PS 17-28 - Nitrate reduction by freshwater insect gut microbiomes

Tuesday, August 8, 2017
Exhibit Hall, Oregon Convention Center
Sohini Bhattacharyya, Paul Ayayee, Colleen Cosgrove and Laura G. Leff, Department of Biological Sciences, Kent State University, Kent, OH

Freshwater insects across various feeding guilds face the same dietary nutrient limitations (particularly nitrogen, N) as terrestrial insects. Thus, gut microbial N-provisioning functions have been proposed to be relevant for freshwater insects. One possible mode of microbial N-provisioning in freshwater insects is nitrate reduction to ammonium; nitrate is readily available in many streams. Microbial assimilatory nitrate reduction to ammonium (ANRA) and dissimilatory nitrate reduction to ammonium (DNRA) may provide insect host with N in the form of ammonium. However, these processes compete with denitrification (conversion of nitrate into nitrous oxide or dinitrogen). In this study, we investigated the potential for nitrate reduction to ammonium by gut microbiomes of freshwater insects from various taxa and feeding guilds, from an impaired, urban stream (Tinker’s creek) and an unimpaired stream (West Branch of the Mahoning) in Northeastern Ohio via determining the presence and expression of microbial genes involved in these processes. We sought to determine if the presence, expression, and abundance of microbial genes differed among insect feeding guilds in the same stream and/or between streams.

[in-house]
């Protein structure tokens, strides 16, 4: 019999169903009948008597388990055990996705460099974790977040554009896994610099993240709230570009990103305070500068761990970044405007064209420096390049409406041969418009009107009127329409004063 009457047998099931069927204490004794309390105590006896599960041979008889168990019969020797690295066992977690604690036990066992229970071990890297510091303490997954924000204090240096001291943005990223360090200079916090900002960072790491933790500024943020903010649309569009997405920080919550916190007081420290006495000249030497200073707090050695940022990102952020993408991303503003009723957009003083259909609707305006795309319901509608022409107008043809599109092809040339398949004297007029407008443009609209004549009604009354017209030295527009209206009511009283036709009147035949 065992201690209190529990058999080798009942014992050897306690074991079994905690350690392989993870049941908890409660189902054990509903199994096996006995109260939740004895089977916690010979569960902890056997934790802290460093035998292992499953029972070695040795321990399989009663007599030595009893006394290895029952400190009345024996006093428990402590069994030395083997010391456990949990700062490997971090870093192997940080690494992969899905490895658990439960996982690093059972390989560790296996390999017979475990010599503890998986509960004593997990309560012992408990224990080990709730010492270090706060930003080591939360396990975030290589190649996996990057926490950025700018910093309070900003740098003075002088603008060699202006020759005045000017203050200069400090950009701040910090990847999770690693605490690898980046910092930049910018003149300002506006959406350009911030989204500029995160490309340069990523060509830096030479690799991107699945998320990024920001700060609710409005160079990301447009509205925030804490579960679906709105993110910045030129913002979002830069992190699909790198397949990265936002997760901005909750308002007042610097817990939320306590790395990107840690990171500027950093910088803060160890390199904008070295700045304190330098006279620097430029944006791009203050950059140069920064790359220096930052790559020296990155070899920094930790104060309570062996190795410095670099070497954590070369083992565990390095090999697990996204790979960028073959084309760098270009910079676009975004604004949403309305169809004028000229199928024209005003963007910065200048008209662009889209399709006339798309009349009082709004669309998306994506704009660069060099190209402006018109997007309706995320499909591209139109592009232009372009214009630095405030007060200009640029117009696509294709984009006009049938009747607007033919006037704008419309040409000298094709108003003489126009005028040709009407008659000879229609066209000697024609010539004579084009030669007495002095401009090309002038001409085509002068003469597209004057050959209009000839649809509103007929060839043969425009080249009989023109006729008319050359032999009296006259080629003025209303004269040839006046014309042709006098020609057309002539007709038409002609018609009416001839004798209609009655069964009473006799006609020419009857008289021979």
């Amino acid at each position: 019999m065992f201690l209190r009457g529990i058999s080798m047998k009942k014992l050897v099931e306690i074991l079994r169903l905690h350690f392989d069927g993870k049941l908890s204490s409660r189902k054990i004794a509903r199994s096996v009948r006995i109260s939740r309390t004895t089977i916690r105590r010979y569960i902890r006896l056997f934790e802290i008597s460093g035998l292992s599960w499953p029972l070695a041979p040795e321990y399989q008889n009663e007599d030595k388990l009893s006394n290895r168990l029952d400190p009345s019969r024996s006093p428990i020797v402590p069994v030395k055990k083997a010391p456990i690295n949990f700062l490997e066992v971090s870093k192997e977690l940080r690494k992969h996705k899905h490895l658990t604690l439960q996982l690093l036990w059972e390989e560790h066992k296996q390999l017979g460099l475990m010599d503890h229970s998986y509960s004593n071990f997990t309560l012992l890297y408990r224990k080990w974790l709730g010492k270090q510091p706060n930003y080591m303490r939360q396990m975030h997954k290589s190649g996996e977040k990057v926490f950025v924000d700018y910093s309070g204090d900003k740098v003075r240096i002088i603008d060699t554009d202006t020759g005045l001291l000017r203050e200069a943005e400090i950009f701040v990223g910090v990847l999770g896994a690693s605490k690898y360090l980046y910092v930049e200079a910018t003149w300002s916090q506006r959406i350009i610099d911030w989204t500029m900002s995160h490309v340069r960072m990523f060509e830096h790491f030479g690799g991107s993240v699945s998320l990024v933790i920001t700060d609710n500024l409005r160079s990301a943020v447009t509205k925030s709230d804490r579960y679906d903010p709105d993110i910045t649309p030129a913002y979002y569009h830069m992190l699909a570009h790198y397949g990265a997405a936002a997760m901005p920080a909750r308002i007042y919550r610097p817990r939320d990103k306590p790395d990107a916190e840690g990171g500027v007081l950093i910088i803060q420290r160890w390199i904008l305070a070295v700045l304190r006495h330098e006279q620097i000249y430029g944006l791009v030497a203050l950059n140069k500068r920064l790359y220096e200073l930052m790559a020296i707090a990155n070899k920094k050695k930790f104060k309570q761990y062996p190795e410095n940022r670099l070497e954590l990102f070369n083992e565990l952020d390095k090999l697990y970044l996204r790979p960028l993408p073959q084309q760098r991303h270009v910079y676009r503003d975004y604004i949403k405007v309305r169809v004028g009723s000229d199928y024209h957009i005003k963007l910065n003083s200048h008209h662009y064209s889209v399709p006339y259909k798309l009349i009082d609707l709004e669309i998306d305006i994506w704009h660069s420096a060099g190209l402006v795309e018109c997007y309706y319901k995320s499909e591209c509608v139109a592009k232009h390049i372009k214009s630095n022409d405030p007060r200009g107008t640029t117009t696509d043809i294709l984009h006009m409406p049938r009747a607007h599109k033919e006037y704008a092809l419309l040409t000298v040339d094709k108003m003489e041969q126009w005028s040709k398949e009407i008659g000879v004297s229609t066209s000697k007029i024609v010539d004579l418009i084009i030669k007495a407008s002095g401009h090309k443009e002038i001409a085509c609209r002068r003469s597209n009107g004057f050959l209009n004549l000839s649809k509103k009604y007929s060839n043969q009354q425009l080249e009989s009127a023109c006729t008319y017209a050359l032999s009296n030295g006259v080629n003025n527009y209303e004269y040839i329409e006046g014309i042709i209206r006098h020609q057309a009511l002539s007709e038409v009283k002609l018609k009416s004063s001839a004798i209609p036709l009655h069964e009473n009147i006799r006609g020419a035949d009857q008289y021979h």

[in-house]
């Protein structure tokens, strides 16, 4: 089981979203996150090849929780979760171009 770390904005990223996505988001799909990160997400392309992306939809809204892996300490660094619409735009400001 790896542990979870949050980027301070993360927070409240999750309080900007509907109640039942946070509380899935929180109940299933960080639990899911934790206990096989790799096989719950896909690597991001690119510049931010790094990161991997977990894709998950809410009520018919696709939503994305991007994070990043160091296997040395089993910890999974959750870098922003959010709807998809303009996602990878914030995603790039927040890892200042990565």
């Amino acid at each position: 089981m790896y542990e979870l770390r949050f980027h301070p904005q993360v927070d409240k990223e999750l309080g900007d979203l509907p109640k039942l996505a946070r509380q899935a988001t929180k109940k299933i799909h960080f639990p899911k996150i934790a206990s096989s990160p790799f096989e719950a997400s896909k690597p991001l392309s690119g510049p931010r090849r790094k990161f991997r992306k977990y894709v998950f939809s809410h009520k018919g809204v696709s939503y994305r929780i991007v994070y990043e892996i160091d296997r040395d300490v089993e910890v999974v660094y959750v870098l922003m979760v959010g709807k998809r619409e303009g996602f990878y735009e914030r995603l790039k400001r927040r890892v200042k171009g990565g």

Overall, 22 macroinvertebrate taxa distributed into 5 feeding guilds in Tinker’s creek and 4 feeding guilds in West Branch were obtained, with more bioindicator species detected in West Branch. In Tinker’s creek, the most abundant insect families were Chironomidae (filter and deposit feeder), Hydropsychidae (filter and deposit feeder), and Elmidae (grazer and scraper). In West Branch, the most abundant families were Chironomidae (filter and deposit feeder), Elmidae (grazer and scraper), and Baetidae (grazer and scraper). Analysis of 16S rRNA gene sequences from gut microbial assemblages from the 22 freshwater insect families from both streams revealed significant differences among feeding guilds and dietary materials, suggesting diet-driven differences in gut microbial community composition. These differences may underscore differences in feeding guild specific microbial nitrate reduction processes. Microbial denitrification genes (nirK, and nosZ) have been detected in almost all sampled insect taxa from both streams, and microbial genes for ANRA (nasB) and DNRA (nrfA) have been detected in some of the sampled insect taxa, suggesting potential function. Ongoing work is focused on confirming the presence of microbial genes for ANRA and DNRA in new and remaining insect samples from both streams and quantifying expression of these genes using RNA extracted from insects used in nitrate reduction assays.